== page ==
Preventing or reducing food spoilage involves both keeping track of the food in your home as well as storing it properly. Once you know how to reduce food spoilage, you can reduce the amount of food that is wasted each year. You need to store foods at the proper temperature and in the right location, such as on a shelf in the refrigerator instead of on the door. Reduce food waste by using foods that are just past their prime in creative ways.
Check your freezer and refrigerator to make sure they are the proper temperatures. A freezer should be at 0 degrees Fahrenheit (-18 degrees Celsius), and the refrigerator should be no warmer than 38 degrees Fahrenheit (3 degrees Celsius). Place a thermometer inside your freezer and refrigerator so that you can always monitor the temperature.
Store foods in the proper location to reduce food spoilage. Place milk and other dairy products, such as cream or yogurt, on the shelf of your refrigerator, even if the door has a built-in space for a milk jug. The door of the refrigerator is too warm for milk, which can cause it to spoil more quickly.
Some vegetables and fruits will rot more quickly if stored in cold temperatures. Tomatoes should stay out on the counter as should tropical fruits. Store potatoes in a cool, dark place and not the refrigerator.
Store meats in the coldest part of the refrigerator, typically the meat drawer on the bottom shelf. Keeping meats on the lowest level of the refrigerator will prevent them from contaminating other foods, too. Meat drippings can fall onto other foods if the meat is stored upon a higher shelf.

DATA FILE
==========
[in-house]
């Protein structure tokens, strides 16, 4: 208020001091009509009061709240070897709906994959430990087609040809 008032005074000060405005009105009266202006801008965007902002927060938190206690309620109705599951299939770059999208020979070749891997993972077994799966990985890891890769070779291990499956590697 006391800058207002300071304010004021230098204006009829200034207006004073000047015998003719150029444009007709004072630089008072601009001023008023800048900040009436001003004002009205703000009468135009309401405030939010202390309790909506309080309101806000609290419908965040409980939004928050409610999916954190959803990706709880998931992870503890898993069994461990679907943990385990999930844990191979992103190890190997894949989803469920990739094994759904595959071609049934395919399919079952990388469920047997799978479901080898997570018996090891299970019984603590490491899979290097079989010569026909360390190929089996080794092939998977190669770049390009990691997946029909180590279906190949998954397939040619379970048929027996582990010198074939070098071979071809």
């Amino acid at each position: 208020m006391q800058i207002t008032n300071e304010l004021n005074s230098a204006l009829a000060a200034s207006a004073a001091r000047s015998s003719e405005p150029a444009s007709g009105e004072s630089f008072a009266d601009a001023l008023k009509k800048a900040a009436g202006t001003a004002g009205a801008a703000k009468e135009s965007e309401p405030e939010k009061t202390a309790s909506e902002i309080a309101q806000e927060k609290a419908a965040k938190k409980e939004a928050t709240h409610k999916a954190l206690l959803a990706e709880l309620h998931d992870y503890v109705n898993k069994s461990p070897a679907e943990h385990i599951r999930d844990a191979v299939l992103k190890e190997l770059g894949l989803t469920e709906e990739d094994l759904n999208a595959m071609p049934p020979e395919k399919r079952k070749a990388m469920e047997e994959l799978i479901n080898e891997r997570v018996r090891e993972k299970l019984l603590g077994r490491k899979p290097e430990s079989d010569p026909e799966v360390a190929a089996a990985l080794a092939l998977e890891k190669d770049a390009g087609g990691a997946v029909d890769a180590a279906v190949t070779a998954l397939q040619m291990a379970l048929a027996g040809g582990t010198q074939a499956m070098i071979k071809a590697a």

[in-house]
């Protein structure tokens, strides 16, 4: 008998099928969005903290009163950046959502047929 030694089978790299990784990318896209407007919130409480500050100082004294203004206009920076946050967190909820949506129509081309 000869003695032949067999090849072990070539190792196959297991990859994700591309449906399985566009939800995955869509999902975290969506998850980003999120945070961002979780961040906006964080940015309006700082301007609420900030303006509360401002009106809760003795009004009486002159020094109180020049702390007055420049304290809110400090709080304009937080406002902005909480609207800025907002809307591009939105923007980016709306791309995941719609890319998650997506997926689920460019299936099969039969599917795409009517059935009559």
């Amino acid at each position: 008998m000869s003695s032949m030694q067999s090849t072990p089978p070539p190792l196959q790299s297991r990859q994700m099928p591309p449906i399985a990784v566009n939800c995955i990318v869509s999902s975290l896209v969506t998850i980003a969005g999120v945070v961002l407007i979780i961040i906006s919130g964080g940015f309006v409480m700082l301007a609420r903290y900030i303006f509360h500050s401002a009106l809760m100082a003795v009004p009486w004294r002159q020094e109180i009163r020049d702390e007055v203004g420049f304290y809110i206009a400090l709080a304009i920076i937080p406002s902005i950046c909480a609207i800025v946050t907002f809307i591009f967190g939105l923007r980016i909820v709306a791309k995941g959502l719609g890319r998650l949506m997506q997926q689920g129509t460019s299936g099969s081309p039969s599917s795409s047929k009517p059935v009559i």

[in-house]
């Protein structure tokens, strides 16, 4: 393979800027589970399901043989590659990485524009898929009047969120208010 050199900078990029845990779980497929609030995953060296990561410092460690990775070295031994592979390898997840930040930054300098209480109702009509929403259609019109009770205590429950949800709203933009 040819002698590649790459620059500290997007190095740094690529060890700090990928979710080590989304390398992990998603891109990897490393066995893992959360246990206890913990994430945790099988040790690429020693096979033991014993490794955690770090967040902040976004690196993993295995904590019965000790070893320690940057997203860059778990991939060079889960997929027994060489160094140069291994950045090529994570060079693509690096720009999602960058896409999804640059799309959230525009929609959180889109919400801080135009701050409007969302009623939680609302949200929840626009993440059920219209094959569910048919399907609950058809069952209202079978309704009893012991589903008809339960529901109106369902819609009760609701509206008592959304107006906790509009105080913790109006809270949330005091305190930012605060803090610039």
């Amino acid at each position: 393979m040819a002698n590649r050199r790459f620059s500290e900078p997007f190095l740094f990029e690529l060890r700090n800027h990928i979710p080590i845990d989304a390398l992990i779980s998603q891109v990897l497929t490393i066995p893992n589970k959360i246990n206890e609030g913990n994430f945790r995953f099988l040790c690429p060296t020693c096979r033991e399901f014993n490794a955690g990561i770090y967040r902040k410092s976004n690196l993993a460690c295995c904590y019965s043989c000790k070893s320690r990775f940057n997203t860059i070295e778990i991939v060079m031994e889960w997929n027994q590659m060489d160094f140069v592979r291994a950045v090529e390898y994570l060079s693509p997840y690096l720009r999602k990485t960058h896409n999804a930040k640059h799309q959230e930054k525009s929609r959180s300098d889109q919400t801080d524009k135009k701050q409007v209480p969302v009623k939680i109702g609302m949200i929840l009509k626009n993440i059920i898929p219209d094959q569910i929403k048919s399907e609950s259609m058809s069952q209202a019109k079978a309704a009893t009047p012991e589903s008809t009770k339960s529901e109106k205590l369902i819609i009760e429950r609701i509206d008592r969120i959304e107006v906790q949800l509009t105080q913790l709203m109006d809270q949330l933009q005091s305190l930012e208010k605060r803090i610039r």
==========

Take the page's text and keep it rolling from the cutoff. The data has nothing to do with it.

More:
Keep certain fruits and vegetables separate to prevent food spoilage. Some fruits, such as apples, peaches, and bananas, release ethylene gas as they age. Other fruits and vegetables, such as carrots, berries, and leafy greens, absorb the ethylene. Ethylene causes fruits to ripen, but can also lead to spoilage if there is too much.
Pour dry goods, such as rice, grains, and pastas, into plastic or glass containers with an air-tight seal to reduce food spoilage. Insects can live on the cardboard boxes that many dried goods come in. They eat the glue that holds the boxes together and may work their way into the packages.
Arrange foods in your pantry by order of purchase to cut down on food waste. Put the oldest packages in the front and newer purchases in the back.
Buy foods you know you will eat to reduce food waste. Try to shop only when you need to, and use a shopping list. Avoid shopping when hungry so that you don't make impulse buys. Plan your meals for the week based on foods you have on hand, and only purchase ingredients you need to prepare your planned meals.
Use foods that are about to go bad in creative ways to keep them from spoiling. Turn fruits that are slightly over-ripe into smoothies or use them in baking. Vegetables that are starting to go limp can be used in stock or turned into soup. Hard bread can be turned into bread crumbs or bread pudding or made into croutons.
Get creative with your use of leftovers. Leftover plain rice can be turned into fried rice while leftover mashed potatoes can be made into fritters.